On that dark day, I kept expecting to see you sneak in late, because you couldn’t be gone. I kept looking for you, for that timid wave / head-duck combo I knew so well.
That move carried over, you know, when you changed from girl to Goth-rock rebel. It was one of those little things that clued me in to the fact that, platform boots and heavy makeup and all, there was still a shy Holly with freckles underneath. You dressed to stand out and I dressed to fit in, but both of us were putting on a show for other people. I see that now. And I don’t want to do that anymore.
So I’m thinking about doing something crazy and attending this Carry On, Warrior book signing in Nashville. You know how I am, practical and frugal and I’d-rather-just-stay-home-with-a-book. It’s a four-hour round trip, so I keep thinking I can’t justify it, even though I really want to be there.
But then, traveling isn’t the issue, not when I close my eyes and listen in to what’s really going on. The fact is, I’m scared to go alone. I’m scared of getting lost, of crying my eyes out in a room of unfamiliar faces. (Both are very real possibilities.)
But now, writing this, I realize: I won’t be going by myself. You’ll be there in spirit.
I know this because, well, you would like Glennon. You’d like that she tells it like it is, that she understands about addiction. (And the fact that she’s been known to wear a red lace tutu is a definite plus.) But most of all, I know you’ll be at that signing because of this post. Because of these words, the ones that seemed to come through in your voice.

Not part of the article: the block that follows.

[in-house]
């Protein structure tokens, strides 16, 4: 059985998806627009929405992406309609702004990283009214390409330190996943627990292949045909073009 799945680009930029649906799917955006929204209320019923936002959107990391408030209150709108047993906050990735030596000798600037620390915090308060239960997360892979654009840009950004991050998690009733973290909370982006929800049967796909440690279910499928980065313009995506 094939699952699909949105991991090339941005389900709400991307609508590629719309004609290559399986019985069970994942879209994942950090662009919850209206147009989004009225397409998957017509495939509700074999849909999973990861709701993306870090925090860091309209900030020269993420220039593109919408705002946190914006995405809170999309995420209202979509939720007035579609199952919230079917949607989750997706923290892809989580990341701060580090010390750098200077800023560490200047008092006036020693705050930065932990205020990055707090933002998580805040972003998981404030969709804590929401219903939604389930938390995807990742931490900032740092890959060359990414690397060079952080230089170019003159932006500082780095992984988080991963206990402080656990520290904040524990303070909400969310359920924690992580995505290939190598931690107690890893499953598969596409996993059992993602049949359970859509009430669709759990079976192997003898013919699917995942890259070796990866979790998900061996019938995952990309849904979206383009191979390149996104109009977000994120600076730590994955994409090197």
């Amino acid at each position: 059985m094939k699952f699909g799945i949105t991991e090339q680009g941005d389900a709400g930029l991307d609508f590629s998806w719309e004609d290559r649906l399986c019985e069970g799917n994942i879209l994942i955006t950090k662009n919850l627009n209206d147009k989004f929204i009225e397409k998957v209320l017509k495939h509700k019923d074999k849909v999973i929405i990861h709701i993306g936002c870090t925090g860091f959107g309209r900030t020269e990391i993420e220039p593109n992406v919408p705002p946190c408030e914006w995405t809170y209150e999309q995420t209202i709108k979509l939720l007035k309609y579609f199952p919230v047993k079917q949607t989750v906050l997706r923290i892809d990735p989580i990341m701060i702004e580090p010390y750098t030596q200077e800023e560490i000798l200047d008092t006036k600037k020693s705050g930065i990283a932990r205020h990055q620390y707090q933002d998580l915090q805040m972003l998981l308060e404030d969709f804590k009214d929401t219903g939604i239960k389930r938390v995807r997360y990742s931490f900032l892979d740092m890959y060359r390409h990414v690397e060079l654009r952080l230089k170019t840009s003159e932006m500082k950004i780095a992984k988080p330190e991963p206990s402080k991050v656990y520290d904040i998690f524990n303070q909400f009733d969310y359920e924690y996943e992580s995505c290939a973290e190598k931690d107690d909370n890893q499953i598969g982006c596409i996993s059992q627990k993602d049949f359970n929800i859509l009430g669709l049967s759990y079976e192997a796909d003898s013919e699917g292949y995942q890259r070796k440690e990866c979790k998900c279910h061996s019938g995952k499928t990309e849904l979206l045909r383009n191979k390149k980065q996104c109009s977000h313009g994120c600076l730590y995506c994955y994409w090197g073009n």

Please, please forgive me for being the lightning rod that I was. Celebrate my life and my freedom when you can. And YOU. Celebrate YOUR freedom now. You are free. Live your life. Lay mine down. It’s too heavy. You are still my Lobster, forever, and so you need to keep living.
What helps me to live into these words is the hope that I’ll see you again. You weren’t sure what to think about the whole ‘Jesus thing’ when last we spoke, but you’d always listen when I’d talk about Him … which is immensely to your credit, because I thought I knew a lot, and really, I knew so little.
You once said that you weren’t a ‘good’ person like me, so God probably wouldn’t be too interested in opening Her doors to you. That day, my ‘theology’ said one thing, and my heart said another. My ‘theology’ told me that you had some hoops to jump through and exact phrases to say before God would welcome you. But my heart said: honey, grace means you’re in. Grace means everybody’s in.
And I would bet my last dollar that you and Jesus are pretty tight now. I would bet everything I have that you are tearing up heaven together. A year after your funeral, I came upon Frederick Buechner’s words, “The grace of God means something like: Here is your life. You might never have been, but you are because the party wouldn’t be complete without you.” And I thought: Yes. That’s it exactly.
Holly, I hope it’s okay that I just told all these Monkees about you, about our friendship and your middle name. The shy girl I remember would have been hiding in the corner, tossing her wavy hair and saying, I can’t believe you! Caroline! Did you really have to tell them?!?!
To which I can only reply: Yes, my friend, I did have to. I had to tell the truth. Because your middle name … it’s who you are.
It’s what we have left.
And it’s how I remember you.
A brief bio: Caroline McGraw is a would-be childhood paleontologist turned writer, digging for treasure in people and uncovering sacred stories in ordinary days. She writes about choosing love, losing fear, and finding home at A Wish Come Clear.
Author of the New York Times Bestselling Memoir CARRY ON, WARRIOR